Agents hold knowledge, expressed formally, about their environments and the society they live in. This knowledge evolves with agent experiences. We aim at establishing experimentally how this evolution occurs and what are its consequences for knowledge (e.g., agreement, consistency, growth) and for agents (e.g., survival, knowledge increase, efficiency).
In this perspective, we use and adapt techniques developed by Luc Steels and his colleagues for studying the cultural evolution of language [Steels, 2012], i.e., the way language features can be selected or created by agents through constantly attempting to communicate. Instead of focussing on language (the communication vehicle), we consider knowledge (the hidden content of communication). So, we are interested in how agent knowledge, described formally as ontologies and alignments between these ontologies, can evolve as agents try to communicate. This knowledge may be proper to agents (like personal ontologies) or shared (like alignments between ontologies).
This raises questions such as:
This can be experimented by simulating this communication activity through language games that can reach successful communication or failure. In case of failure, agents will perform a repair action in order to improve further communication. In our case, the action may be to adapt the ontology used by the agent or modify their common alignments. The merits of repair strategies in this context are judged by the evolution of the success rate in a population over the number of games played.
We have applied this approach to ontology alignment repair, i.e., the improvement of incorrect alignments [Euzenat, 2014; 2017]. For that purpose, we performed experiments in which agents react to mistakes in alignments. Agents only know about their ontologies and alignments with others and they act in a fully decentralised way. We showed that this cultural repair approach is able to converge towards successful communication through improving the objective correctness of alignments. The obtained results are on par with a baseline of state-of-the-art alignment repair algorithms and agents can start with empty knowledge at first.
This is part of an ambitious program towards what we call cultural knowledge evolution. Many aspects of these experiments may be systematically developed. For instance, we may have agents arbitrate between maintaining alignments or adopting the ontologies of other agents. We may have agents choosing among several repair operators. We may want to change the environment in which agents live so that they have to evolve their ontologies We may want to have homogeneous populations of agents to encounter other populations.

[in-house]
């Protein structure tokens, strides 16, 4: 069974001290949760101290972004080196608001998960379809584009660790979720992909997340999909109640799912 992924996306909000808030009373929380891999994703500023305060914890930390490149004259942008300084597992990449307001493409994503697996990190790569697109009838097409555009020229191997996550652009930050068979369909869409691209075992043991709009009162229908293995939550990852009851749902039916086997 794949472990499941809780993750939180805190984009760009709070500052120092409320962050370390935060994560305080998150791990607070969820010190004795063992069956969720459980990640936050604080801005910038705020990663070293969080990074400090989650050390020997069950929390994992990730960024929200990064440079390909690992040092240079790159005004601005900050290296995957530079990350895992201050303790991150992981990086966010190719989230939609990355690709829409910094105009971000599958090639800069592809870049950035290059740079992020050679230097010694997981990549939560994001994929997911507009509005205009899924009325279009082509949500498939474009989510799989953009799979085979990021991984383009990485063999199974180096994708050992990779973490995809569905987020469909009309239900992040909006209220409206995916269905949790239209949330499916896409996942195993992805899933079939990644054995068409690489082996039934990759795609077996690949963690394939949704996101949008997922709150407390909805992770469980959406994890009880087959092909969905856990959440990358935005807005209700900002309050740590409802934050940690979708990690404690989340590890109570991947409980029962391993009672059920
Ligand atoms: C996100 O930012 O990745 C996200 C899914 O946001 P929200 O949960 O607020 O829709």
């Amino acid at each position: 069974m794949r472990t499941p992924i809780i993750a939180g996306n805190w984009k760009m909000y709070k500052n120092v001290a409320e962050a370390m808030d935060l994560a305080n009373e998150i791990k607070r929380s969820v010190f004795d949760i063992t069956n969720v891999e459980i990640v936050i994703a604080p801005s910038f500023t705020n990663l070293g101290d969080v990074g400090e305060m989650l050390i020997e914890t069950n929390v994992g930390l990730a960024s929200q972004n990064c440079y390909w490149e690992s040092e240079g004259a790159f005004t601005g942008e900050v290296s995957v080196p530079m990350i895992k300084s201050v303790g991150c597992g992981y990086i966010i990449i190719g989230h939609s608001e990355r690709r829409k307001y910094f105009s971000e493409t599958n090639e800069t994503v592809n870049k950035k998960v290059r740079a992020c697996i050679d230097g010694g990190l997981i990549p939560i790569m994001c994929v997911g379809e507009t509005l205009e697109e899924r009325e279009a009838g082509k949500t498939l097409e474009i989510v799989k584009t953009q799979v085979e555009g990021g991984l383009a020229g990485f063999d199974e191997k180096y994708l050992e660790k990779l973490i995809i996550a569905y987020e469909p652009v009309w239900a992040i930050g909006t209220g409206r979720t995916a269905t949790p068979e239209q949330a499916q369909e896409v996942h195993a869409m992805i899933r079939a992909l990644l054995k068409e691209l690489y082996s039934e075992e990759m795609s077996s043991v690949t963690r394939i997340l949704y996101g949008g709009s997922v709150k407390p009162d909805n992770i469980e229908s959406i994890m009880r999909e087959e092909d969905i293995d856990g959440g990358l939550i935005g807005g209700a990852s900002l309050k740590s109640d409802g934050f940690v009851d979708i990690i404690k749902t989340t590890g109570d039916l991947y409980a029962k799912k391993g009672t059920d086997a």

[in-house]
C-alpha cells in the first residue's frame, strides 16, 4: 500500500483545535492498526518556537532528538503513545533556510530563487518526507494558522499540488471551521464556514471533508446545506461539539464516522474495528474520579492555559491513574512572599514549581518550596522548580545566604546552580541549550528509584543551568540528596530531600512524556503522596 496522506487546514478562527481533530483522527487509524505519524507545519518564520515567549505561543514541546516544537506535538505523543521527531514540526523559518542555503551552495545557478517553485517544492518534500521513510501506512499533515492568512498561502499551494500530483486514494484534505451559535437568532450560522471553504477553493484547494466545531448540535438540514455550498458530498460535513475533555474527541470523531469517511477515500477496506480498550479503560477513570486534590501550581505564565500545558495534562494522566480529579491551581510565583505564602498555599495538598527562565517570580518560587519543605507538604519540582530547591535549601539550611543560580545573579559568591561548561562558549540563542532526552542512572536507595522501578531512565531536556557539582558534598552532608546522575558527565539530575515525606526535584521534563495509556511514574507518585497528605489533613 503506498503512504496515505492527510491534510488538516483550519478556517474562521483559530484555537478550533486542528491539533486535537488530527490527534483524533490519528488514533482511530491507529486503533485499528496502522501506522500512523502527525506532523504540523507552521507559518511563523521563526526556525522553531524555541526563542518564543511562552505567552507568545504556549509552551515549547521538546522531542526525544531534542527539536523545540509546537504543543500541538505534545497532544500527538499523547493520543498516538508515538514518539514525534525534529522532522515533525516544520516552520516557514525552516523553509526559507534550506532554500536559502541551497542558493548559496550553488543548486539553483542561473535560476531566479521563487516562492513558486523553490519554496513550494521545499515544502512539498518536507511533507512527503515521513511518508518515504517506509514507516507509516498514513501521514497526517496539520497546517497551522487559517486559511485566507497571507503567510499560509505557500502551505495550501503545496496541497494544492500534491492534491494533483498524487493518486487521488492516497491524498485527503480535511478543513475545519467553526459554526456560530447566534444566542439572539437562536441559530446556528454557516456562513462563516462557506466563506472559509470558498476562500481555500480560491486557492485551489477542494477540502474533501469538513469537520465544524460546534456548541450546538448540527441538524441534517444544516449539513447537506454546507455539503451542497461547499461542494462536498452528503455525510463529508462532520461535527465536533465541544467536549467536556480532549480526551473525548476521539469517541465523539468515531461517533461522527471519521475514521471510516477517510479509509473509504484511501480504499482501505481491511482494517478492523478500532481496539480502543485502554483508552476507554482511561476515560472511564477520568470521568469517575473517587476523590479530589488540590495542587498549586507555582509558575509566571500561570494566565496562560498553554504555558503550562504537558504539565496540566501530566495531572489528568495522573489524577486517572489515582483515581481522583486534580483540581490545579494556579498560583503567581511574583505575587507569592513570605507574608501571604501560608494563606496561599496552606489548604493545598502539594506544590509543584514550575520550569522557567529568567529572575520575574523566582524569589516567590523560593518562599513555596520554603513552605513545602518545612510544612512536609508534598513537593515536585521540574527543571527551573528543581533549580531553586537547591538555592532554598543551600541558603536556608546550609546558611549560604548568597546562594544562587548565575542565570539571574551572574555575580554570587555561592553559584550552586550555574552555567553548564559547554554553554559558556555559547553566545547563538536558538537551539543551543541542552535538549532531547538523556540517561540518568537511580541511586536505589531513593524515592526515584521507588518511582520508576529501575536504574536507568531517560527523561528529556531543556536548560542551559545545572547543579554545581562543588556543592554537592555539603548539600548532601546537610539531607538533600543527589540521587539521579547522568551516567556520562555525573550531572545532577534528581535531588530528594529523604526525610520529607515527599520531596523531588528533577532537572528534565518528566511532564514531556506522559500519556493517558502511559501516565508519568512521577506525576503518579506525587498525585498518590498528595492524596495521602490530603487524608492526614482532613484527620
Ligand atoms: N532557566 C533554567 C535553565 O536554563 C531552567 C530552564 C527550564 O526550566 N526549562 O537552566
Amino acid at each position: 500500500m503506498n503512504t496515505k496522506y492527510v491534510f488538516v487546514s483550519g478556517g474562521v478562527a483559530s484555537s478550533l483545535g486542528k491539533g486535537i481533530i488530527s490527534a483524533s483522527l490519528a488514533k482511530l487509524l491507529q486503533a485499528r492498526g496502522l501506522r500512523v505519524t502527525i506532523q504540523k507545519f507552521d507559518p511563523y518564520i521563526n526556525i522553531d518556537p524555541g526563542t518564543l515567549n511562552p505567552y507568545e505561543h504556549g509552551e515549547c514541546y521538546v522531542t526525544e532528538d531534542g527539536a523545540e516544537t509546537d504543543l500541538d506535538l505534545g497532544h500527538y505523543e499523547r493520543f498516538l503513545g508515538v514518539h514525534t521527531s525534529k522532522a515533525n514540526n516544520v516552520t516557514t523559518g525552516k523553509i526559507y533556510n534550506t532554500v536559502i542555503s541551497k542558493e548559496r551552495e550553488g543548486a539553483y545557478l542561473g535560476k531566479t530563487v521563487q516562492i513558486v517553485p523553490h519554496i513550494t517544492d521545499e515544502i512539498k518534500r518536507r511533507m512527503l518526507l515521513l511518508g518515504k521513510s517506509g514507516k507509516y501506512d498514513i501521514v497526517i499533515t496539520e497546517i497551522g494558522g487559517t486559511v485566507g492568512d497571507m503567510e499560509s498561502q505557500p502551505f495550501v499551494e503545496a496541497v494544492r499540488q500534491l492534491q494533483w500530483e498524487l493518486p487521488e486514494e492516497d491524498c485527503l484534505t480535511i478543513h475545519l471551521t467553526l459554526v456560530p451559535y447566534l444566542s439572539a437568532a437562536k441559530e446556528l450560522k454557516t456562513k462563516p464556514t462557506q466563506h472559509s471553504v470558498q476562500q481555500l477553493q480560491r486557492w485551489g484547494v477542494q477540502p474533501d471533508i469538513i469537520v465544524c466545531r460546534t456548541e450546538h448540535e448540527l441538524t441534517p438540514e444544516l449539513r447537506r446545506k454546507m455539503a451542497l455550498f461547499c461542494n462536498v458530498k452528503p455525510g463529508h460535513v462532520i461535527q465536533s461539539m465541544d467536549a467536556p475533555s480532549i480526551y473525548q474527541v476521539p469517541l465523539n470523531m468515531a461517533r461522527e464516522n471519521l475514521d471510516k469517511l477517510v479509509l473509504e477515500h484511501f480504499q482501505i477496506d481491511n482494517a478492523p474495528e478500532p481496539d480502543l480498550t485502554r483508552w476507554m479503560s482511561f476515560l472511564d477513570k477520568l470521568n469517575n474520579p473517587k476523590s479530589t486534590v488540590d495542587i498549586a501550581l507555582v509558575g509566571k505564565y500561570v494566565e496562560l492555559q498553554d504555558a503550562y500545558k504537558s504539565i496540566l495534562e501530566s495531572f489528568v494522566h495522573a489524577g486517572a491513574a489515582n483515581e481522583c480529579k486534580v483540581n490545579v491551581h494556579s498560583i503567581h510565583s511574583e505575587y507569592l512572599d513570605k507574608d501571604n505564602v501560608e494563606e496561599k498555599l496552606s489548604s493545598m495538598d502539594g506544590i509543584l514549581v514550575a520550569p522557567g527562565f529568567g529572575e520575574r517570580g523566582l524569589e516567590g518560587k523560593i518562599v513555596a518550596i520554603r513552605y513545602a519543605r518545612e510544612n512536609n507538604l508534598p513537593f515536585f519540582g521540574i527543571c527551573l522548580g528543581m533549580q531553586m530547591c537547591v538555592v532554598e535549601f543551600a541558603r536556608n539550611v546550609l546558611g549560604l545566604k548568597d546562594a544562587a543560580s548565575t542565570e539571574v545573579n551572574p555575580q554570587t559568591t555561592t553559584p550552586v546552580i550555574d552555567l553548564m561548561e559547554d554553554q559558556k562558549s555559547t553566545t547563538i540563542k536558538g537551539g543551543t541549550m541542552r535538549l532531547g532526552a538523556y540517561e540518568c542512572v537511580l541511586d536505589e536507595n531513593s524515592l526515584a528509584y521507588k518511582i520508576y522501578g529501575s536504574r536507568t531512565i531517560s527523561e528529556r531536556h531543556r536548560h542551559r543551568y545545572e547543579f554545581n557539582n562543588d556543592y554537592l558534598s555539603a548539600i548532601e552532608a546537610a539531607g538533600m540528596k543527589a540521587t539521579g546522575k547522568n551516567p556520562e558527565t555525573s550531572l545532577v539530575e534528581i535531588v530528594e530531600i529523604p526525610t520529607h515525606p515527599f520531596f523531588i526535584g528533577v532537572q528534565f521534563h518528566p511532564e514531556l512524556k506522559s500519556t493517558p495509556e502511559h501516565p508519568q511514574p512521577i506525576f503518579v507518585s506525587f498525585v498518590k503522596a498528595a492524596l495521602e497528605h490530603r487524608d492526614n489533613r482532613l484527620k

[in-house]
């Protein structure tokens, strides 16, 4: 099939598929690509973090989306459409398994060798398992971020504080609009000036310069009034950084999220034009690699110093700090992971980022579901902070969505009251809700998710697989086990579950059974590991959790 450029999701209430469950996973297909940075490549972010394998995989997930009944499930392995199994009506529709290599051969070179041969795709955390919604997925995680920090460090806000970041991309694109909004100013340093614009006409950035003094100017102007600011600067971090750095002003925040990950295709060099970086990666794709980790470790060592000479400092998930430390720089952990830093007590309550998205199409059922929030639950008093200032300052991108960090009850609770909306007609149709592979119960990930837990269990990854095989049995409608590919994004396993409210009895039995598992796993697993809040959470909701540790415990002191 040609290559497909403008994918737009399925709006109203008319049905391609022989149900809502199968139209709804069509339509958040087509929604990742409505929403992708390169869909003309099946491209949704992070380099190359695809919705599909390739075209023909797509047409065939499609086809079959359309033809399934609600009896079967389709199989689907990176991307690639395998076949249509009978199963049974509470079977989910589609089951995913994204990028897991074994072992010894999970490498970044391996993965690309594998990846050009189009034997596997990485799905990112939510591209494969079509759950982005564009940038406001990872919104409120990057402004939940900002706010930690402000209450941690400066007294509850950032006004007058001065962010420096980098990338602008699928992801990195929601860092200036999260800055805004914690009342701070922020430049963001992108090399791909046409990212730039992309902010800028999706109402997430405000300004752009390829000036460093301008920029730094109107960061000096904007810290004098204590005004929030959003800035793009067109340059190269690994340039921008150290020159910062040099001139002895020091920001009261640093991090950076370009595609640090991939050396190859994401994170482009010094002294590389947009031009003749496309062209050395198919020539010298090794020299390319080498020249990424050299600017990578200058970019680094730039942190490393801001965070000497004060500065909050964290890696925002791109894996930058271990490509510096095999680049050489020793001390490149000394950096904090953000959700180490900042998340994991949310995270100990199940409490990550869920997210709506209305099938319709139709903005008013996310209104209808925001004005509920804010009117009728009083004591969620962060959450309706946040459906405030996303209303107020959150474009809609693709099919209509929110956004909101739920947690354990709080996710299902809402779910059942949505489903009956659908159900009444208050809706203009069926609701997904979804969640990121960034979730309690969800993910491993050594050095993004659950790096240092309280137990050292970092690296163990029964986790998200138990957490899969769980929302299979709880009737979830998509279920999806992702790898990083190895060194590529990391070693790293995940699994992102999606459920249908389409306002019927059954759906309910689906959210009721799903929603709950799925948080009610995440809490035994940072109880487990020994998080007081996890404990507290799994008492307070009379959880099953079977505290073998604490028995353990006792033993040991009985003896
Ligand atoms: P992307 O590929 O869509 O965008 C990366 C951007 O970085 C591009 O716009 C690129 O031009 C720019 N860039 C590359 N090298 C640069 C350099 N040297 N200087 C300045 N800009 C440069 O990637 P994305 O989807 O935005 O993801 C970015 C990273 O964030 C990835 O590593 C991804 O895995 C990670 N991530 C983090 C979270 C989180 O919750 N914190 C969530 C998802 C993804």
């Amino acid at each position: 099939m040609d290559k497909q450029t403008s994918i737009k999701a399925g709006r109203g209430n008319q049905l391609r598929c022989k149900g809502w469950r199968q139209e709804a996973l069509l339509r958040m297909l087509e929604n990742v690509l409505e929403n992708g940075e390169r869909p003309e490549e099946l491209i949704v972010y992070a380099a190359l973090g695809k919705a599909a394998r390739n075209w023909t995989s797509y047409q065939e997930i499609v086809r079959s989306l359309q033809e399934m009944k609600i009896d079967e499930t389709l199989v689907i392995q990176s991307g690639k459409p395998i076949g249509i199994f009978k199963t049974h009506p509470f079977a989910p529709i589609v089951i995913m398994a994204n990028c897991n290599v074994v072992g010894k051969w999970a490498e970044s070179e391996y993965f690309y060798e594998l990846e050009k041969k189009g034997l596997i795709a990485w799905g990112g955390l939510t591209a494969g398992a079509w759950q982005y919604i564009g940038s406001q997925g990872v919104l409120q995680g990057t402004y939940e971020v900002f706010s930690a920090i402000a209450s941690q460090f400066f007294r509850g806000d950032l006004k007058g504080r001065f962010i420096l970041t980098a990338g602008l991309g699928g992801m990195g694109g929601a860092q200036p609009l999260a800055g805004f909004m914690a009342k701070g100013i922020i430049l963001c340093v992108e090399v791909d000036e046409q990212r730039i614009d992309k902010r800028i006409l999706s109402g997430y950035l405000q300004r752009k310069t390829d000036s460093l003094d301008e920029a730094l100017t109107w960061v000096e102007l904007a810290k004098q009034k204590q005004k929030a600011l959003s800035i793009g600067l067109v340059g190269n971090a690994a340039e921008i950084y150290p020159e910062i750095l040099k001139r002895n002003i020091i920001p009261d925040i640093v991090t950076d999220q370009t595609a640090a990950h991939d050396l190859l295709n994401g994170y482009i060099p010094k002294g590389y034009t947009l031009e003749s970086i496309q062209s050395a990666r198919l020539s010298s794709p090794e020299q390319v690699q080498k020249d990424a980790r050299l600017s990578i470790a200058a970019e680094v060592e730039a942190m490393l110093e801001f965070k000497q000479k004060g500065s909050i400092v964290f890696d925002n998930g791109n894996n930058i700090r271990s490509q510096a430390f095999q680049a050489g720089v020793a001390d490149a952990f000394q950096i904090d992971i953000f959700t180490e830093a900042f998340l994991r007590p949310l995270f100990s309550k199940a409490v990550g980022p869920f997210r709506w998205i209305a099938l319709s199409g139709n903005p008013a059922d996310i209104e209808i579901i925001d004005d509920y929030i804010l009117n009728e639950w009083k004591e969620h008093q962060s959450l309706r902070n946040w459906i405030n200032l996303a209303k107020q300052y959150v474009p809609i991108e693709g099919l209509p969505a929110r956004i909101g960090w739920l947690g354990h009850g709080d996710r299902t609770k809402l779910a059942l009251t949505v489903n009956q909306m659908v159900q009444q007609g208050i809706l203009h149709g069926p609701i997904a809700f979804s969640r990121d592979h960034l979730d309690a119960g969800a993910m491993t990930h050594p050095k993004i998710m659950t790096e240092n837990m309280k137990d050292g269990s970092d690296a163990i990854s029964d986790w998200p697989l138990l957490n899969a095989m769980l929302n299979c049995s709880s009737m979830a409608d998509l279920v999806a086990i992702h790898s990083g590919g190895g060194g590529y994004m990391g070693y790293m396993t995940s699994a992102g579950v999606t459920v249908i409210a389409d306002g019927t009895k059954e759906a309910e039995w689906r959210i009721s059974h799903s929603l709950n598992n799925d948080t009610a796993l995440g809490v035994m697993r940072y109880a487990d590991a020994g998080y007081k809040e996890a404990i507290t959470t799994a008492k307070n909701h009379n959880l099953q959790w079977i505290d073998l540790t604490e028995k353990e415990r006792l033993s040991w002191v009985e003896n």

The main goal of the position is to contribute experimenting with cultural evolution techniques in the context of distributed knowledge representation. In particular, two main lines of actions will be performed by the successful candidate:
[Euzenat, 2014] Jérôme Euzenat, First experiments in cultural alignment repair (extended version), in: Proc. 3rd ESWC workshop on Debugging ontologies and ontology mappings (WoDOOM), Hersounisos (GR), LNCS 8798:115-130, 2014 ftp://ftp.inrialpes.fr/pub/exmo/publications/euzenat2014c.pdf
[Euzenat, 2017] Jérôme Euzenat, Communication-driven ontology alignment repair and expansion, in: Proc. 26th International joint conference on artificial intelligence (IJCAI), Melbourne (AU), pp185-191, 2017 ftp://ftp.inrialpes.fr/pub/moex/papers/euzenat2017a.pdf
[Steels, 2012] Luc Steels (ed.), Experiments in cultural language evolution, John Benjamins, Amsterdam (NL), 2012
Qualification: PhD or equivalent.
Place of work: The position is located at INRIA Grenoble Rhône-Alpes, Montbonnot (near Grenoble, France) a main computer science research lab, in a stimulating research environment.
Environnement: The work will be carried out in the mOeX team common to INRIA & Laboratoire d'Informatique de Grenoble. mOeX is dedicated to study knowledge evolution through adaptation. It gather permanent researchers from the Exmo team which has taken an active part these past 15 years in the development of the semantic web and more specifically ontology matching.
Hiring date: November 2018.
Duration: 12-18 months (hiring opportunities afterwards)
Salary: From 2125 EUR/month (benefits included, net before income tax), i.e., 2653 EUR/month gross.
Contact: For further information, contact Jerome:Euzenat#inria:fr.
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